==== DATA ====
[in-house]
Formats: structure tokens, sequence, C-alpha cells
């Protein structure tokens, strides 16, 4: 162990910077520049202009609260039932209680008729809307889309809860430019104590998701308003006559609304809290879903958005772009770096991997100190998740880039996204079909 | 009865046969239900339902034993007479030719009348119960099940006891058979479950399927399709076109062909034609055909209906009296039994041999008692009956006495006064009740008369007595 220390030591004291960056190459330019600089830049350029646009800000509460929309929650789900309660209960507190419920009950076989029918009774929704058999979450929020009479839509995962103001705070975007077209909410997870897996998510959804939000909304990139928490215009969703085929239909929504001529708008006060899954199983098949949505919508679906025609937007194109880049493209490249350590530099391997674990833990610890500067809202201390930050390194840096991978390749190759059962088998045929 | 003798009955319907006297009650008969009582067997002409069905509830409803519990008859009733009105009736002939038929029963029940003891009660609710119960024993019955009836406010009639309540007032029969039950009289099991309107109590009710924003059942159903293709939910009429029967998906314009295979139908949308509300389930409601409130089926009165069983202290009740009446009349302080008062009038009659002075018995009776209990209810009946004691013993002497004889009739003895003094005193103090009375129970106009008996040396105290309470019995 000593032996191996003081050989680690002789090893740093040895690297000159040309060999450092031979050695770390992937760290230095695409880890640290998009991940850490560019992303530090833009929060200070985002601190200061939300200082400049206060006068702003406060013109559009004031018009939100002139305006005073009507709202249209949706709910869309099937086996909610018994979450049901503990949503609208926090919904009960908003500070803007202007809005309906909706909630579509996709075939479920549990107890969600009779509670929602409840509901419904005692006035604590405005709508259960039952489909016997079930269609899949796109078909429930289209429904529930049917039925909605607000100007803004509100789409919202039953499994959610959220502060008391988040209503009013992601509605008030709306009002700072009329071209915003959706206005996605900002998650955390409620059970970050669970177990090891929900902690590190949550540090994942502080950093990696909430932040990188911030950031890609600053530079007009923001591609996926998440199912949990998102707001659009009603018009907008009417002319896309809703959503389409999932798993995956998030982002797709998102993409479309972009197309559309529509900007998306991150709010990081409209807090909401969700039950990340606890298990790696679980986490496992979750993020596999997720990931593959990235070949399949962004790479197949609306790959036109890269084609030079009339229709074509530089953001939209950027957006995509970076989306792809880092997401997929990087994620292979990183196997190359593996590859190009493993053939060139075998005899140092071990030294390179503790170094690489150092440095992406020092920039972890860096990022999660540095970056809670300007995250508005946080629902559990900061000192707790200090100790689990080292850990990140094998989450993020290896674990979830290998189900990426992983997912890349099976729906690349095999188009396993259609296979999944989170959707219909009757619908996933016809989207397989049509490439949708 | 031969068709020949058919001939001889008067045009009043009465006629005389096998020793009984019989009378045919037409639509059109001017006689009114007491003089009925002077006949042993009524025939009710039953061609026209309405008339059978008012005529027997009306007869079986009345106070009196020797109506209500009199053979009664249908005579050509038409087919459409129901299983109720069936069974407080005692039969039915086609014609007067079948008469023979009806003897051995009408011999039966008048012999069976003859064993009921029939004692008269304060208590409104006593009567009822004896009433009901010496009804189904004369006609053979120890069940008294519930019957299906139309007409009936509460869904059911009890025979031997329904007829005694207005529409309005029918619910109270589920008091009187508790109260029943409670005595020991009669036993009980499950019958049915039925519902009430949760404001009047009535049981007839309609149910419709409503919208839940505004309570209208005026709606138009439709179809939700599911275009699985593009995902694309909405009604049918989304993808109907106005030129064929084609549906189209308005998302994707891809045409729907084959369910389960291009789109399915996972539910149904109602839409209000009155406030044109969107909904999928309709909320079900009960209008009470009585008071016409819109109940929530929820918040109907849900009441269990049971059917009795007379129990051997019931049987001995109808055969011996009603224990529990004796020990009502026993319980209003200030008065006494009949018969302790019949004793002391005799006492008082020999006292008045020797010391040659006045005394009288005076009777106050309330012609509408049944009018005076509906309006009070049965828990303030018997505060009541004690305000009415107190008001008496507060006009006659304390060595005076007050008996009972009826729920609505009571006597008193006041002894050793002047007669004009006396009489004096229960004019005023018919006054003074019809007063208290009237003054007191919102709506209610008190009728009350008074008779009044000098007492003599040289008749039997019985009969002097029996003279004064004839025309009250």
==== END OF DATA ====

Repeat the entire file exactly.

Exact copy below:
[in-house]
Formats: structure tokens, sequence, C-alpha cells
């Protein structure tokens, strides 16, 4: 162990910077520049202009609260039932209680008729809307889309809860430019104590998701308003006559609304809290879903958005772009770096991997100190998740880039996204079909 | 009865046969239900339902034993007479030719009348119960099940006891058979479950399927399709076109062909034609055909209906009296039994041999008692009956006495006064009740008369007595 220390030591004291960056190459330019600089830049350029646009800000509460929309929650789900309660209960507190419920009950076989029918009774929704058999979450929020009479839509995962103001705070975007077209909410997870897996998510959804939000909304990139928490215009969703085929239909929504001529708008006060899954199983098949949505919508679906025609937007194109880049493209490249350590530099391997674990833990610890500067809202201390930050390194840096991978390749190759059962088998045929 | 003798009955319907006297009650008969009582067997002409069905509830409803519990008859009733009105009736002939038929029963029940003891009660609710119960024993019955009836406010009639309540007032029969039950009289099991309107109590009710924003059942159903293709939910009429029967998906314009295979139908949308509300389930409601409130089926009165069983202290009740009446009349302080008062009038009659002075018995009776209990209810009946004691013993002497004889009739003895003094005193103090009375129970106009008996040396105290309470019995 000593032996191996003081050989680690002789090893740093040895690297000159040309060999450092031979050695770390992937760290230095695409880890640290998009991940850490560019992303530090833009929060200070985002601190200061939300200082400049206060006068702003406060013109559009004031018009939100002139305006005073009507709202249209949706709910869309099937086996909610018994979450049901503990949503609208926090919904009960908003500070803007202007809005309906909706909630579509996709075939479920549990107890969600009779509670929602409840509901419904005692006035604590405005709508259960039952489909016997079930269609899949796109078909429930289209429904529930049917039925909605607000100007803004509100789409919202039953499994959610959220502060008391988040209503009013992601509605008030709306009002700072009329071209915003959706206005996605900002998650955390409620059970970050669970177990090891929900902690590190949550540090994942502080950093990696909430932040990188911030950031890609600053530079007009923001591609996926998440199912949990998102707001659009009603018009907008009417002319896309809703959503389409999932798993995956998030982002797709998102993409479309972009197309559309529509900007998306991150709010990081409209807090909401969700039950990340606890298990790696679980986490496992979750993020596999997720990931593959990235070949399949962004790479197949609306790959036109890269084609030079009339229709074509530089953001939209950027957006995509970076989306792809880092997401997929990087994620292979990183196997190359593996590859190009493993053939060139075998005899140092071990030294390179503790170094690489150092440095992406020092920039972890860096990022999660540095970056809670300007995250508005946080629902559990900061000192707790200090100790689990080292850990990140094998989450993020290896674990979830290998189900990426992983997912890349099976729906690349095999188009396993259609296979999944989170959707219909009757619908996933016809989207397989049509490439949708 | 031969068709020949058919001939001889008067045009009043009465006629005389096998020793009984019989009378045919037409639509059109001017006689009114007491003089009925002077006949042993009524025939009710039953061609026209309405008339059978008012005529027997009306007869079986009345106070009196020797109506209500009199053979009664249908005579050509038409087919459409129901299983109720069936069974407080005692039969039915086609014609007067079948008469023979009806003897051995009408011999039966008048012999069976003859064993009921029939004692008269304060208590409104006593009567009822004896009433009901010496009804189904004369006609053979120890069940008294519930019957299906139309007409009936509460869904059911009890025979031997329904007829005694207005529409309005029918619910109270589920008091009187508790109260029943409670005595020991009669036993009980499950019958049915039925519902009430949760404001009047009535049981007839309609149910419709409503919208839940505004309570209208005026709606138009439709179809939700599911275009699985593009995902694309909405009604049918989304993808109907106005030129064929084609549906189209308005998302994707891809045409729907084959369910389960291009789109399915996972539910149904109602839409209000009155406030044109969107909904999928309709909320079900009960209008009470009585008071016409819109109940929530929820918040109907849900009441269990049971059917009795007379129990051997019931049987001995109808055969011996009603224990529990004796020990009502026993319980209003200030008065006494009949018969302790019949004793002391005799006492008082020999006292008045020797010391040659006045005394009288005076009777106050309330012609509408049944009018005076509906309006009070049965828990303030018997505060009541004690305000009415107190008001008496507060006009006659304390060595005076007050008996009972009826729920609505009571006597008193006041002894050793002047007669004009006396009489004096229960004019005023018919006054003074019809007063208290009237003054007191919102709506209610008190009728009350008074008779009044000098007492003599040289008749039997019985009969002097029996003279004064004839025309009250």